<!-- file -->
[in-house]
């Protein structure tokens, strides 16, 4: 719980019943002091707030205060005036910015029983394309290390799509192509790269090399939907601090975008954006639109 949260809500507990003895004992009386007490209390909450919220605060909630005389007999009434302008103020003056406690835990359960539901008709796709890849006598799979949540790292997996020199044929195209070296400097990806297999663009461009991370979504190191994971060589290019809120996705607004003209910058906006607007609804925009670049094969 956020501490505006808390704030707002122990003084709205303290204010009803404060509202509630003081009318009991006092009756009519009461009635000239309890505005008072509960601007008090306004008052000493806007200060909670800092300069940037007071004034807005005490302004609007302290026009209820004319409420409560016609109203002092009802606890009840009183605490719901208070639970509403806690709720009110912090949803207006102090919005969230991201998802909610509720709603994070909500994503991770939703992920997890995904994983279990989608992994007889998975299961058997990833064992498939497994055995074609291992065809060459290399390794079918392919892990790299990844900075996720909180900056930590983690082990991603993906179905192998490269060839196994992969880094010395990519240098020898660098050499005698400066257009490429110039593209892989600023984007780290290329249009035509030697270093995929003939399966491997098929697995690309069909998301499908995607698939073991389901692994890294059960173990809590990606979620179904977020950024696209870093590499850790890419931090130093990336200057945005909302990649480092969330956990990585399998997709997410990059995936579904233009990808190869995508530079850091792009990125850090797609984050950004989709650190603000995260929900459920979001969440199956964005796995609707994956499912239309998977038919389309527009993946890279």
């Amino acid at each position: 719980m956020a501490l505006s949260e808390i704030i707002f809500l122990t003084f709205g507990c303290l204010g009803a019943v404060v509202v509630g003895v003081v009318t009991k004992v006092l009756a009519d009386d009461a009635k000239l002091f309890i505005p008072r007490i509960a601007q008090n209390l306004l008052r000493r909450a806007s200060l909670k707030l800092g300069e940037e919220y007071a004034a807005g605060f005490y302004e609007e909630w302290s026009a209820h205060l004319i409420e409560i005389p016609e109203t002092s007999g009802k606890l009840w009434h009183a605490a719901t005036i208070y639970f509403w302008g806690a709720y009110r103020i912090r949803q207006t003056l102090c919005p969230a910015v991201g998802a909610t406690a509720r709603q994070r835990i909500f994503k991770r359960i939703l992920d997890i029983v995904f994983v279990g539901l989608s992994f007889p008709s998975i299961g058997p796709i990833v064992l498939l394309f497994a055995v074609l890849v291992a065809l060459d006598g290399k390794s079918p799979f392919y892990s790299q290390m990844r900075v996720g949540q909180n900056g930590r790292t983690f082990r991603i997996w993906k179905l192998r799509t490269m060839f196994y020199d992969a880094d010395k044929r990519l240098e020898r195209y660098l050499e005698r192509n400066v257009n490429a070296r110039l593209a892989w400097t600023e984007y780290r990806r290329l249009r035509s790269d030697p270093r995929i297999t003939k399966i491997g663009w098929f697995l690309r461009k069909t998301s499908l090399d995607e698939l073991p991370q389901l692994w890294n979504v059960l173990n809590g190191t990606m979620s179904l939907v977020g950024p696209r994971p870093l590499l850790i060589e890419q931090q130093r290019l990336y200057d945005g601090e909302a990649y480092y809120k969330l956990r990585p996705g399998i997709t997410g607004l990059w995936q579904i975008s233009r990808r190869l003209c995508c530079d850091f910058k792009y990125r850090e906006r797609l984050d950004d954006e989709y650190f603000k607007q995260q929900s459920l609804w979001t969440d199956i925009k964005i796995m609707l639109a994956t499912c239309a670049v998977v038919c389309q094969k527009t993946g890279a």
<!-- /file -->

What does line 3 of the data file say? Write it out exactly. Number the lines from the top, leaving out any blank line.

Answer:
């Amino acid at each position: 719980m956020a501490l505006s949260e808390i704030i707002f809500l122990t003084f709205g507990c303290l204010g009803a019943v404060v509202v509630g003895v003081v009318t009991k004992v006092l009756a009519d009386d009461a009635k000239l002091f309890i505005p008072r007490i509960a601007q008090n209390l306004l008052r000493r909450a806007s200060l909670k707030l800092g300069e940037e919220y007071a004034a807005g605060f005490y302004e609007e909630w302290s026009a209820h205060l004319i409420e409560i005389p016609e109203t002092s007999g009802k606890l009840w009434h009183a605490a719901t005036i208070y639970f509403w302008g806690a709720y009110r103020i912090r949803q207006t003056l102090c919005p969230a910015v991201g998802a909610t406690a509720r709603q994070r835990i909500f994503k991770r359960i939703l992920d997890i029983v995904f994983v279990g539901l989608s992994f007889p008709s998975i299961g058997p796709i990833v064992l498939l394309f497994a055995v074609l890849v291992a065809l060459d006598g290399k390794s079918p799979f392919y892990s790299q290390m990844r900075v996720g949540q909180n900056g930590r790292t983690f082990r991603i997996w993906k179905l192998r799509t490269m060839f196994y020199d992969a880094d010395k044929r990519l240098e020898r195209y660098l050499e005698r192509n400066v257009n490429a070296r110039l593209a892989w400097t600023e984007y780290r990806r290329l249009r035509s790269d030697p270093r995929i297999t003939k399966i491997g663009w098929f697995l690309r461009k069909t998301s499908l090399d995607e698939l073991p991370q389901l692994w890294n979504v059960l173990n809590g190191t990606m979620s179904l939907v977020g950024p696209r994971p870093l590499l850790i060589e890419q931090q130093r290019l990336y200057d945005g601090e909302a990649y480092y809120k969330l956990r990585p996705g399998i997709t997410g607004l990059w995936q579904i975008s233009r990808r190869l003209c995508c530079d850091f910058k792009y990125r850090e906006r797609l984050d950004d954006e989709y650190f603000k607007q995260q929900s459920l609804w979001t969440d199956i925009k964005i796995m609707l639109a994956t499912c239309a670049v998977v038919c389309q094969k527009t993946g890279a």